Re: [Frameworks] UbuWeb...HACKED!

From: Anna Biller (email suppressed)
Date: Fri Oct 15 2010 - 10:08:15 PDT

I would never argue that there should not be online platforms for
experimental film to educate audiences and act as an archive. Most
experimental filmmakers would be pleased to get visibility and have
their work advertised on such sites. But that is not the point. No one
is arguing against the concept of the archive. The point is that all
producers of works should have the same rights to distribute their
works or not as they see fit. It's true that those rights can no
longer be enforced due to the practices of the internet. But stealing
is stealing. And having a shaming page copies the practices of the
Pirate Bay, which refused to remove any content regardless of who
asked or what the reasons were. And in a lot of those cases producers
do lose significant revenue from illegal torrents. The owners of
torrent websites subscribe to the same mentality - "it's free
advertisement, it only helps, people will buy the work once they like
it." Not so. Those same people subscribe to the bogey of "the
man" (Disney et al) who are rich and powerful and take resources out
of the hands of the people. But the people they are really hurting are
the independent filmmakers and bands.

A band or filmmaker may have 5,000 fans worldwide, that they've won
through hard touring. Let's say they put out an album or a DVD.
Perhaps 300 of their fans buy it for the cool artwork, but 3,000 more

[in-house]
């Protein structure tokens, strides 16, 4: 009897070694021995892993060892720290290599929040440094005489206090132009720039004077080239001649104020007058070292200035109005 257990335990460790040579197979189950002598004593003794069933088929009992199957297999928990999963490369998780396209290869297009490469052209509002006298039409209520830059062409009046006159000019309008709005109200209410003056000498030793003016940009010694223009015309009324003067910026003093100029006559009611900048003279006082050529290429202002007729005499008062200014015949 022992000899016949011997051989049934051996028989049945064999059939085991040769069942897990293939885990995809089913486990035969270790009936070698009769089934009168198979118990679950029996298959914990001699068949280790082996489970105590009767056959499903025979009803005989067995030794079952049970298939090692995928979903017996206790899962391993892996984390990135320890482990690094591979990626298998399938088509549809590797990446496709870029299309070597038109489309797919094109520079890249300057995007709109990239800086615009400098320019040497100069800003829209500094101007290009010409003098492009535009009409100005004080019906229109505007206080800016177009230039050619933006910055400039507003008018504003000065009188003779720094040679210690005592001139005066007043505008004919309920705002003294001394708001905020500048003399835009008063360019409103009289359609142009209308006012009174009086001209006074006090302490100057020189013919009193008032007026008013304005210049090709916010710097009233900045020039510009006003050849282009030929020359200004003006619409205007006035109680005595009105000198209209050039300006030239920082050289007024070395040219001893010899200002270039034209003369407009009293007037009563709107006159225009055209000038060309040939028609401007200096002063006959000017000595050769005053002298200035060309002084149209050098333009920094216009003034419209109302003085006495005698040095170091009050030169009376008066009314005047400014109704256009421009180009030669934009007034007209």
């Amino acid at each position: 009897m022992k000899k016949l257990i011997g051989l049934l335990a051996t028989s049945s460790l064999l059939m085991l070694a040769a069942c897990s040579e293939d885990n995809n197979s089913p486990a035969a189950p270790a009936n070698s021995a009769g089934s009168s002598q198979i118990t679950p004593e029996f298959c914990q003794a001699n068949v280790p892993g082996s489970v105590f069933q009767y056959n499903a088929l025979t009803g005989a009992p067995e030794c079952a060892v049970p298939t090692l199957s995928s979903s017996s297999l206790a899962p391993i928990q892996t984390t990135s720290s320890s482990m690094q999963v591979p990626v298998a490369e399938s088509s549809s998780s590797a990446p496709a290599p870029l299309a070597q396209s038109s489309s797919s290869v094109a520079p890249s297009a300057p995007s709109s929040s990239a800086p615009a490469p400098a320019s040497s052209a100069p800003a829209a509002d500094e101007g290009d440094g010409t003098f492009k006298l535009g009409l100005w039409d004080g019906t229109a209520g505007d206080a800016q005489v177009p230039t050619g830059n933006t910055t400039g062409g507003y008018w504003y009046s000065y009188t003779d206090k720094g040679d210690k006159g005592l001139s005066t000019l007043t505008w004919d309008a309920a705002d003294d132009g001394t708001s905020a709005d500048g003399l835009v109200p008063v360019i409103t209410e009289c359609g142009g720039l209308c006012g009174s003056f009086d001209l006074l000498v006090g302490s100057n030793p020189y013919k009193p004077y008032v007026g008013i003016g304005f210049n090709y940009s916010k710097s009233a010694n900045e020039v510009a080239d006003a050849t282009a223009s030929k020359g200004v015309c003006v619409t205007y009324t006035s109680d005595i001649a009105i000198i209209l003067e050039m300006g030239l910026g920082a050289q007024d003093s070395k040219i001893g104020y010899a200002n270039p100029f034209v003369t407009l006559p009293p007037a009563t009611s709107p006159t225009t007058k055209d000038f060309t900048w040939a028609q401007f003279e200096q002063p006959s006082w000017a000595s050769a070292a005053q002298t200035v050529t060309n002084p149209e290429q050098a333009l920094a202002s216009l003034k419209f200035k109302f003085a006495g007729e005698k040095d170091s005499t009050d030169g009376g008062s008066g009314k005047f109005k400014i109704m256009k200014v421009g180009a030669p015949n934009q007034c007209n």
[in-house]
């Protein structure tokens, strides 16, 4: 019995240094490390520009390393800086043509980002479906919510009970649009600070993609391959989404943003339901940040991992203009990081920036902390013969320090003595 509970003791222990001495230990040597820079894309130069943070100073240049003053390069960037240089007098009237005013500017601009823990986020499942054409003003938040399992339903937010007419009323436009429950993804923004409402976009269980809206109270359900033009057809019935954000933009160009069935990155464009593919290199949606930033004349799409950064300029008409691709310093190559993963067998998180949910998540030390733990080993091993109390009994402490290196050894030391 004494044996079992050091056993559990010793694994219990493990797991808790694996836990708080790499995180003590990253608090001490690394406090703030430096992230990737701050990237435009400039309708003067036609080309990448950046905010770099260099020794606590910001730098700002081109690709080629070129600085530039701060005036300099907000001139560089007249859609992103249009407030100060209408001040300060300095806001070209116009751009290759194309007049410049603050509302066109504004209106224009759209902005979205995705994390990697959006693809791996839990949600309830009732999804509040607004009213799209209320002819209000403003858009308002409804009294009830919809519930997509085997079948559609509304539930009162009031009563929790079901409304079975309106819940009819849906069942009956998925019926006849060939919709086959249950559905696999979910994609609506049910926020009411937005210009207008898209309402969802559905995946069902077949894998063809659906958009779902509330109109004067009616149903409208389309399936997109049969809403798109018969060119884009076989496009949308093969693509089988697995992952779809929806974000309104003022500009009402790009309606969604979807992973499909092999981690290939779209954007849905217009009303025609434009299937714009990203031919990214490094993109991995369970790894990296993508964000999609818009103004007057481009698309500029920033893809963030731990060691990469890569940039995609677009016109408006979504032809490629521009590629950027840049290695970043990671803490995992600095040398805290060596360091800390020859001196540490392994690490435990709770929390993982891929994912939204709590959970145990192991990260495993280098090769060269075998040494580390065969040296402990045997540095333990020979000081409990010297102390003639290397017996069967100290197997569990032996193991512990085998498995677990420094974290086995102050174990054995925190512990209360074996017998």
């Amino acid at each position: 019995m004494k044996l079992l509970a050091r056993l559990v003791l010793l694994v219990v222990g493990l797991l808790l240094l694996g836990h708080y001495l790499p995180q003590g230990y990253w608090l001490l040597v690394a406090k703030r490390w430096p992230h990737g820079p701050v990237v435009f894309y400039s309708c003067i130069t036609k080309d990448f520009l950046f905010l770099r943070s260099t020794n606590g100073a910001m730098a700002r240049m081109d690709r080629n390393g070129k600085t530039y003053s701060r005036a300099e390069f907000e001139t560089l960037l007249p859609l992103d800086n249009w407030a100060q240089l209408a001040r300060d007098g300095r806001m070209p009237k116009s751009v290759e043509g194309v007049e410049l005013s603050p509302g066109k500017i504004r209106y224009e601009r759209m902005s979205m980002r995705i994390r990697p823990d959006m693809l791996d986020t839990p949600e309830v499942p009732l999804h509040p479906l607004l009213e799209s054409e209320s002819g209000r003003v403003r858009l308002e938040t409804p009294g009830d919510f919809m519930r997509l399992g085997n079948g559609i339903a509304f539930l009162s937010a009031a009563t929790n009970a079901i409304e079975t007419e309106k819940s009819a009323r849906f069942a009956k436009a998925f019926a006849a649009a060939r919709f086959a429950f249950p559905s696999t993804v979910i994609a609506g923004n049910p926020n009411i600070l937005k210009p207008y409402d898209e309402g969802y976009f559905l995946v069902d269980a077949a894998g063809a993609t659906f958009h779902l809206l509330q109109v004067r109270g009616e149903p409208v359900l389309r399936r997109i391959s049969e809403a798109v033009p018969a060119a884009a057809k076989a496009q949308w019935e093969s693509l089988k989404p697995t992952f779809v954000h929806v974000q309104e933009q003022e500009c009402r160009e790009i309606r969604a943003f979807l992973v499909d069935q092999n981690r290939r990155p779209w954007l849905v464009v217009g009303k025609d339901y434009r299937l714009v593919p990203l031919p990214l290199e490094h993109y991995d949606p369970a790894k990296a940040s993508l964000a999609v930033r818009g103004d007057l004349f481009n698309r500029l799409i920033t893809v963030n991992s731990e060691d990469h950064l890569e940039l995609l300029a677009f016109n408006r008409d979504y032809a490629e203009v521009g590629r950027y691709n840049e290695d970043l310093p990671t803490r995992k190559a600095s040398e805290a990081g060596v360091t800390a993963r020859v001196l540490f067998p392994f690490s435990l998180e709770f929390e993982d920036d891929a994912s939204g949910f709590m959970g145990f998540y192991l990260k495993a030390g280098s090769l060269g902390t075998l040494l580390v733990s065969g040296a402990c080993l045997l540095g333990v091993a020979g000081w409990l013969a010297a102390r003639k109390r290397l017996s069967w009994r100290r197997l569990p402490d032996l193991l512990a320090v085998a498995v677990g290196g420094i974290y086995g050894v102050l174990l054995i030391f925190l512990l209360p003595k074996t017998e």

download it for free. I feel that if you like a band or a filmmaker,
you should be willing to pay 69 cents or 99 cents or whatever for a
song on iTunes, or download a movie from the distributor for $1.99 or
at least get it on Netflix (which by the way doesn't compensate
filmmakers for rentals anyway). There are companies all over the world
who offer a torrent the same day a film comes out, drastically
reducing sales. And even "the man" needs to make money. It costs money
to produce a Hollywood film, and all the costs need to be paid ahead
of time. Most people who work on industry films are just workers of
various kinds. If the studios can't afford to pay all of those people,
all we will get is reality shows, or else films that are so dumbed
down that they can be marketed to every person in every country in the
world (which is pretty much how it already is now). The only way the
studios can insure revenue nowadays is by selling hard tickets to
screenings, or even better, tie-in merchandise (back to Disney).
Creating a buzz for low budget films used to be done through grass
roots advertising, artwork and journalism. I'm all for that. That's
what everyone is arguing a site like Ubuweb does. But if it in fact
did that, it would be a great resource and we wouldn't even be having
this discussion.

On Oct 15, 2010, at 3:09 AM, David Tetzlaff wrote:

> I usually find Anna Biller's posts to list to be thoughtful and sharp
> whether I agree with them or not. But the msg. below makes me wonder
> if Matt Helme is spoofing Ms. Biller's email address:
>> If they really cared and
>> wanted to support experimental film they could buy an inexpensive
>> Brakhage DVD on Amazon and have it shipped to them internationally,